The Broadway Limited was the Pennsylvania Railroad's (PRR) premier named passenger train, operating one train daily in either direction between New York City and Chicago, via Philadelphia. It replaced its predecessors, the Pennsylvania Limited (1887-1902) and the Pennsylvania Special (1902-1912). The Broadway was inaugurated in 1912 and outlasted the Pennsylvania Railroad, operating under Amtrak until 1995. The name referred not to Broadway in Manhattan, but rather to the "broad way" of the Pennsylvania Railroad's four-track right of way along a large portion of the route.
In the heavyweight era, the PRR normally operated the Broadway Limited as an extra-fare, eight-car train with an open-platform observation car at the end, such as Continental Hall and Washington Hall. Inside, the observation cars were paneled in walnut and furnished with large, upholstered chairs, fresh flower bouquets, writing desks with engraved stationery, and a secretary to take dictation. The Pullman sleeping cars built in the 1920s had all private rooms, consisting of compartments, drawing rooms, and single bedrooms.
On June 6, 1938, the Broadway Limited was completely re-equipped with lightweight streamlined steel cars to replace its heavyweight steel cars. This was the same date that new, streamlined equipment made its debut on rival New York Central's 20th Century Limited. The new equipment's industrial design was a product of Raymond Loewy, who also designed the PRR GG1 electric locomotive as well as some streamlined steam locomotives for the Pennsylvania Railroad (PRR), most notably the S1 and T1 Duplex drive classes. This train was only one of three pre-World War II PRR trains to receive such an equipment investment; the others were the General (New York - Chicago), the Spirit of St. Louis (New York - St. Louis), and the Liberty Limited (Washington - Chicago). Other PRR trains used heavyweight cars until after the War. Most of the equipment in the 1938 upgrade was built new by Pullman-Standard between March and May of that year, but the diners, RPO and baggage cars were rebuilt from heavyweight cars by the railroad's Altoona shops. The 1938 consist included the following equipment:
The new, streamlined equipment traversed the 900.7miles between New York and Chicago in 16 hours, the same timing as the New York Central's 20th Century Limited. Though the Pennsylvania's route was 60 miles shorter, slower speeds across the Allegheny Mountains between Altoona and Pittsburgh, Pennsylvania equalized the two trains' times.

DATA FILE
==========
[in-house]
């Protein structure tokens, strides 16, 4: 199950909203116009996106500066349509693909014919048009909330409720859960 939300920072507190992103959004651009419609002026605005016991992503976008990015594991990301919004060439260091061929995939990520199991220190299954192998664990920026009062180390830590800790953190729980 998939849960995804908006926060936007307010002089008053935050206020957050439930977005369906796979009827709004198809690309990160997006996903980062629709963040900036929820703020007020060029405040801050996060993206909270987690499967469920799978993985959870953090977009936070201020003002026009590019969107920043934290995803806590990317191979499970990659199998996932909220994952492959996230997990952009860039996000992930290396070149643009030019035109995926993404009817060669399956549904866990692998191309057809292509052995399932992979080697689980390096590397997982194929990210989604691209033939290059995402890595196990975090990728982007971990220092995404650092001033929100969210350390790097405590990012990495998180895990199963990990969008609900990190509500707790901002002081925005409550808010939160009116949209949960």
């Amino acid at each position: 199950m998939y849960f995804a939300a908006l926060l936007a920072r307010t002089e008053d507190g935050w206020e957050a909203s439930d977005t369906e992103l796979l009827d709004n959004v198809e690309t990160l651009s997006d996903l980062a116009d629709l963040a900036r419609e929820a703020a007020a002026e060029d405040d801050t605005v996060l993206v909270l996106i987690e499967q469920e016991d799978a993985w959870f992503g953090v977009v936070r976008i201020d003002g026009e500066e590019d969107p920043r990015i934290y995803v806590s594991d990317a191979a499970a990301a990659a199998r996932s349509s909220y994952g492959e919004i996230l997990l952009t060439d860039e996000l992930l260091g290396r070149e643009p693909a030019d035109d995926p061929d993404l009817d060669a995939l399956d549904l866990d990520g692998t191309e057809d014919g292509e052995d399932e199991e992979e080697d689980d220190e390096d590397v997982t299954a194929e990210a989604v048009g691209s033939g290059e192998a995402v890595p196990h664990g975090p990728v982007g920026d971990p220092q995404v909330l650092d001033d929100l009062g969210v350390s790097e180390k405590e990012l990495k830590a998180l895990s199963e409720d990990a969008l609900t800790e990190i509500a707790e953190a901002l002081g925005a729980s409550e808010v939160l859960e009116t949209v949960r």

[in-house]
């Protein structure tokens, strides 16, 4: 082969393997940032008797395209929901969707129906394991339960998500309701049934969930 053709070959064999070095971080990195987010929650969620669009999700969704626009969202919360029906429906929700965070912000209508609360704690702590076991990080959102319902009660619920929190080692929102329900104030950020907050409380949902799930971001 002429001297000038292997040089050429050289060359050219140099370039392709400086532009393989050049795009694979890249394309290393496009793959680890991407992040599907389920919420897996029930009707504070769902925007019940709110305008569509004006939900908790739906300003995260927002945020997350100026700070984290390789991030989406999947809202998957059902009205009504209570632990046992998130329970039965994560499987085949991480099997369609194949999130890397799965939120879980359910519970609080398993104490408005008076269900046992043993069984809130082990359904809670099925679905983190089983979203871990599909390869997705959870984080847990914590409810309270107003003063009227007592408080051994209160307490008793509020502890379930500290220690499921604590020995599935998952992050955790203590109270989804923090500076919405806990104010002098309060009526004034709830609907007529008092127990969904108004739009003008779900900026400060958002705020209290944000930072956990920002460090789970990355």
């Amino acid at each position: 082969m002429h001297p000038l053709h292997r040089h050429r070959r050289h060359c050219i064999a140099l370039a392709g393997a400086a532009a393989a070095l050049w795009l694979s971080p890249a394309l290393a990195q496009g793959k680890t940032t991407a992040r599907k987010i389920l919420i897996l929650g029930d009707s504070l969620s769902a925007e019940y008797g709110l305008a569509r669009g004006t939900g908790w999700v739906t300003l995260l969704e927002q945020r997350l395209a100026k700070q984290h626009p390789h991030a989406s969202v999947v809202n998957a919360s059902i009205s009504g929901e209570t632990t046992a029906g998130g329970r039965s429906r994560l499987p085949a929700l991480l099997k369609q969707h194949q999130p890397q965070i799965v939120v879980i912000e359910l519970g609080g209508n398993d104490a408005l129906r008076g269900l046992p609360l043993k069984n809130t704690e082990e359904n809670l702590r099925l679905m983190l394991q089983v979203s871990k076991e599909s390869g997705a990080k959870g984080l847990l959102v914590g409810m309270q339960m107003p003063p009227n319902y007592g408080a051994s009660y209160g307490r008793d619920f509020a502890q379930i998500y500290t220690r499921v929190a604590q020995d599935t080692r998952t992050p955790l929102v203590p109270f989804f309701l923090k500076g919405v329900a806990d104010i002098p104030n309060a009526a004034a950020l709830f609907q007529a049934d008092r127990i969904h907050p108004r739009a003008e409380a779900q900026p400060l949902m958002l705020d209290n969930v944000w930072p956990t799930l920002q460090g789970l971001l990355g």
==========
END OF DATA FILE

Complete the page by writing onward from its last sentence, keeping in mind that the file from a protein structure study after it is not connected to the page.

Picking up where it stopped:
In 1948, the PRR again re-equipped the Broadway Limited with new streamlined equipment. The all-sleeper train offered compartments, bedrooms, duplex rooms, roomettes for a single occupant and drawing rooms for three persons. The buffet-lounge-observation cars built by Pullman Standard were named Mountain View and Tower View. They had squared-off observation ends, instead of the tapered or rounded ends in the 1938 version, and contained two master rooms with radio and showers.
Also introduced was a twin-unit dining car and a mid-train lounge car, such as Harbor Rest, described by a PRR brochure as "cheerful, spacious...richly appointed for leisure with deep, soft carpets...latest periodicals are in the libraries. Harbor Rest also had a phone and bar.
The February 1956 Official Guide listed the westbound Broadway Limited (train #29) consist as having fourteen cars normally assigned: nine sleeping cars between New York and Chicago, one additional sleeping car from New York continuing through to Los Angeles on the Santa Fe's Super Chief, the twin-unit dining car, lounge car, and observation car. The train departed New York at 6 p.m. and arrived at Chicago the following morning at 8:45 a.m.
In much earlier days, cars from PRR's Exchange Place terminal in Jersey City were added at Newark. Passengers from the Hudson and Manhattan Railroad's Hudson Terminal could transfer to these cars, and connections from Hudson Terminal were listed in PRR timetables.
When Amtrak commenced nationwide operations on May 1, 1971, the Broadway Limited continued to use the all-PRR route, with a split at Harrisburg, Pennsylvania for trains to Washington, DC via Perryville, Maryland along the former Harrisburg, Portsmouth, Mount Joy and Lancaster Railroad, Columbia and Port Deposit Railway and Philadelphia, Baltimore and Washington Railroad until November 30, 1975. On November 12, 1990, due to Conrail's desire to abandon part of the former Pittsburgh, Fort Wayne and Chicago Railway in northwest Indiana, the line was rerouted to use the former Baltimore and Ohio Railroad west of Pittsburgh into Chicago. After the trips departing New York and Chicago on September 9, 1995, the Broadway Limited ended service, though it was briefly brought back as the Three Rivers. In 2005 the Three Rivers service was discontinued by Amtrak west of Pittsburgh, and later renamed the Pennsylvanian, which operates as a daylight coach and snack-car service subsidized by the Commonwealth of Pennsylvania.
Between 1980 and 1987, the Broadway looked like this:
Between 1987 and 1995, the Broadway looked as such:
Starting in 1993, one of the Broadway's equipment sets looked like this:
In addition to these consists, during the summer an extra Amfleet II coach and Heritage Fleet 10/6 sleeper was added to the equipment sets.